"Lung age" data get smokers to quit

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If you show smokers that their lungs are aging faster than the rest of their bodies, you may motivate them to kick the habit. Smokers in a recent British study were more than twice as likely to quit when given spirometry results shown graphically in terms of “lung age,” instead of as raw forced expiratory volume in one second (FEV1) data.

“Presentation of information in an understandable and visual way seems to encourage higher levels of successful smoking cessation than when patients are given feedback that is not easily understandable,” the research team concludes.

Researchers administered spirometry tests to 561 smokers, whose median age was 53. All of them were strongly advised to stop smoking and referred to cessation clinics. Half received their results in terms of “lung age,” that is the age of an average healthy person performing at a similar level. This so-called “intervention group” also received a graph illustrating how smoking was accelerating the normal reduction in lung function that comes with age. The control group received only their FEV1 scores.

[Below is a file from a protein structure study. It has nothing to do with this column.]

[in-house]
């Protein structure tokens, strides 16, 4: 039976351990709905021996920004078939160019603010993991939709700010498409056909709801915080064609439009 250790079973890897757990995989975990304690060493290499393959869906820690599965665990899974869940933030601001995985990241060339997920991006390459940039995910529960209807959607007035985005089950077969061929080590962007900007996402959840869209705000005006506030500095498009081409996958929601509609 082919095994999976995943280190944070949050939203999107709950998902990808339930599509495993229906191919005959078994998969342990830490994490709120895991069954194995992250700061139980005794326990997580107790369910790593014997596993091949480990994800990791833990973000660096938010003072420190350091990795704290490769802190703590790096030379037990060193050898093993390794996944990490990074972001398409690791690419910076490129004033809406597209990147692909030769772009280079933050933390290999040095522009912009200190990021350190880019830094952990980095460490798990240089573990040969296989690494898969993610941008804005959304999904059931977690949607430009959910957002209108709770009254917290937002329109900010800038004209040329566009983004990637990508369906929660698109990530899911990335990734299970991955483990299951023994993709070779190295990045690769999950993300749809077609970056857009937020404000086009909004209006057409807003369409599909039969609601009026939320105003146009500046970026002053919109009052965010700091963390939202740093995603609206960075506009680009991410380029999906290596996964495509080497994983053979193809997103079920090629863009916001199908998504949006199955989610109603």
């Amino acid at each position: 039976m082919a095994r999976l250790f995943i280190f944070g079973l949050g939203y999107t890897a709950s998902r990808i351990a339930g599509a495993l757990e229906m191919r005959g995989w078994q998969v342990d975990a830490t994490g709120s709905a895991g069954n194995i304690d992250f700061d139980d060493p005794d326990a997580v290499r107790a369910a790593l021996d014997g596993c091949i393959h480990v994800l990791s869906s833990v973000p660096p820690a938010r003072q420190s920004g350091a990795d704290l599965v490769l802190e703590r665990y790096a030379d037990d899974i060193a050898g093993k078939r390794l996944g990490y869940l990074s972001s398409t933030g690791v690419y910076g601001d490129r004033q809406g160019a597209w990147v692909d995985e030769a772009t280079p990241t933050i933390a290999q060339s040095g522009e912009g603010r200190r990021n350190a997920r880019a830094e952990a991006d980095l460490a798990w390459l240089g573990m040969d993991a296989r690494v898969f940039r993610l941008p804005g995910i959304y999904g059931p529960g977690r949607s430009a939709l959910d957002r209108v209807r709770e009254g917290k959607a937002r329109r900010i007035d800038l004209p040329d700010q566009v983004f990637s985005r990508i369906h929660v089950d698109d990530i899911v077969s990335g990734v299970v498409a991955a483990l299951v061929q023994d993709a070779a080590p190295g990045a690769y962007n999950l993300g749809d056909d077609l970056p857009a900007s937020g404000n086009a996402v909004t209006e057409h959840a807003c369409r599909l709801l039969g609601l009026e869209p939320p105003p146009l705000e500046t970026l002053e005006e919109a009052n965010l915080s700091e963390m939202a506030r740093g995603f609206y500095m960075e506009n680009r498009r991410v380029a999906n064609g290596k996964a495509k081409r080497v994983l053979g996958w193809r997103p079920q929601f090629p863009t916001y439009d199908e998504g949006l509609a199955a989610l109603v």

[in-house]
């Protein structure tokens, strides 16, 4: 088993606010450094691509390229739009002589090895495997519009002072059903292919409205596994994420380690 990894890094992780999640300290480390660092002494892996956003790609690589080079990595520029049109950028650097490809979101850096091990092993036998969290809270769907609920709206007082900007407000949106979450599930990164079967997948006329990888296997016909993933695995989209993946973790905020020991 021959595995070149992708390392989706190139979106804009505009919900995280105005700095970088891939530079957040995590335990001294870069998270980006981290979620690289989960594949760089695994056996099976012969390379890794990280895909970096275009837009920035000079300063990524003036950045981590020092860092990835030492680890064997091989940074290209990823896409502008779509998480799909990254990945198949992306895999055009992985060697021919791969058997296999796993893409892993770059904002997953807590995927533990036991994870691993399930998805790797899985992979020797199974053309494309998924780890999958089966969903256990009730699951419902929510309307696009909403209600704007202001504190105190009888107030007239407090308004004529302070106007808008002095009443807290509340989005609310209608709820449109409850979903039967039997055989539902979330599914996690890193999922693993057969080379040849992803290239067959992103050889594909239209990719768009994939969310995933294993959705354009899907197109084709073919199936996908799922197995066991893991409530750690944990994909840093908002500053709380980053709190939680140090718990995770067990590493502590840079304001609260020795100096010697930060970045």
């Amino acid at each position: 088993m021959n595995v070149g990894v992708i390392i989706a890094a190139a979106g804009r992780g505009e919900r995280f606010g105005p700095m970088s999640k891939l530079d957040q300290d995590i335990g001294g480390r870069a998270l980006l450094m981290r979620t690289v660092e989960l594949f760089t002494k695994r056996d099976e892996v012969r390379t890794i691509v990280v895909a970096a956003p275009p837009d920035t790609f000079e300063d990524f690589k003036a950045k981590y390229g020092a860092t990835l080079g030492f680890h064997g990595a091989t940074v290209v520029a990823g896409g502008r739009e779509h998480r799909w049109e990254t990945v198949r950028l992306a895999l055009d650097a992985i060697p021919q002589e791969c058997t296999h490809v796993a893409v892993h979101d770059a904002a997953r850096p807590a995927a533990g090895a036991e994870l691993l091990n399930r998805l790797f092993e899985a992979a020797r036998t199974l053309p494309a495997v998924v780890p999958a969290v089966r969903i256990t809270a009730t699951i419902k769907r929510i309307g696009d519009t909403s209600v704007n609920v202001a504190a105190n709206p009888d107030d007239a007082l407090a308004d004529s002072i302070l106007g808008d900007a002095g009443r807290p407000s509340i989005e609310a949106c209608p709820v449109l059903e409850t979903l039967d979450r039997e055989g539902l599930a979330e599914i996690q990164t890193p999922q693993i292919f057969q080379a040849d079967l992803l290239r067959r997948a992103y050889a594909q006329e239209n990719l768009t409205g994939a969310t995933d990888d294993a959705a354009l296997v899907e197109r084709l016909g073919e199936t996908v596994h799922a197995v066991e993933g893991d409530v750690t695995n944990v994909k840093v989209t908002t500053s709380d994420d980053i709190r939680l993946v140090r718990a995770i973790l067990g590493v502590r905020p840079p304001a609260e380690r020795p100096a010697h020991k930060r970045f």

Twelve months later, 13.6% of the intervention group (38 out of 280 participants) had quit smoking, compared with 6.4% (18 out of 281) of the control subjects. Quitting was independently verified by carbon monoxide breath tests and a saliva test to measure a metabolite of nicotine (BMJ. 2008;336:598-600).

“Knowing one's lung age helps a smoker quit, whatever the result,” the researchers write. “If lung age is normal, there is an incentive to stop before it becomes abnormal. If not, this is a clear message that accelerated deterioration would be slowed if the smoker exercised control and stopped.”

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